A new report from the World Health Organization says that alcohol is responsible for 3.3 million deaths every single year, or 5.9 percent of all deaths globally. The WHO has counted more than 200 health conditions related to alcohol consumption, which also makes people more susceptible to diseases like HIV/AIDS, cancer, and pneumonia.
While the WHO says there has been some progress since the last report on alcohol was published in 2011, they say “there is no room for complacency given the enormous public health burden attributable to alcohol consumption.”
Europe has the largest percentage of alcohol consumption of any region in the world. But while the financial cost of alcohol consumption in the European Union in 2009 was an estimated $172.11 billion, in the United States, alcohol abuse cost the economy $233.5 billion in 2006. Levels of drinking in Europe, Africa, and the Americas has remained steady for the last 5 years, but South-East Asia and the Western Pacific have reported increased drinking. Lower-income countries have higher rates of pure alcohol consumption than higher income countries, the report finds.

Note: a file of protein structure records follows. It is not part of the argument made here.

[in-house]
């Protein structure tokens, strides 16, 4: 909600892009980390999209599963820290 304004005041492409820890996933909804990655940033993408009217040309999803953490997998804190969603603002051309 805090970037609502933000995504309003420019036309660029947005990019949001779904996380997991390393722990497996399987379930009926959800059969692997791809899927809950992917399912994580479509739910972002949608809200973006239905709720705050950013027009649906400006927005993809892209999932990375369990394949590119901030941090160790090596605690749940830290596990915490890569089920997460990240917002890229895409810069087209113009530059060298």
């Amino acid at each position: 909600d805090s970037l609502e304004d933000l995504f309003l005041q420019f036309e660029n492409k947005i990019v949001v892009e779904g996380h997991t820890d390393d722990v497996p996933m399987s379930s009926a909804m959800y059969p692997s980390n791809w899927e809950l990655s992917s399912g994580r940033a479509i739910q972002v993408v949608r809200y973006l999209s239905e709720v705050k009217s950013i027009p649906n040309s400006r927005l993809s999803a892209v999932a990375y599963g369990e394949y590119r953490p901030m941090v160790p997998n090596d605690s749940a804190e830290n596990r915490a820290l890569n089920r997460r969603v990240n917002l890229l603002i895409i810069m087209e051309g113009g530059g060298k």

While the report finds that people over the age of 15 drink an average of 6.2 liters of pure alcohol every year, that number more than doubles to 17 liters a years considering less than half the global population drinks alcohol.
This article is from the archive of our partner The Wire.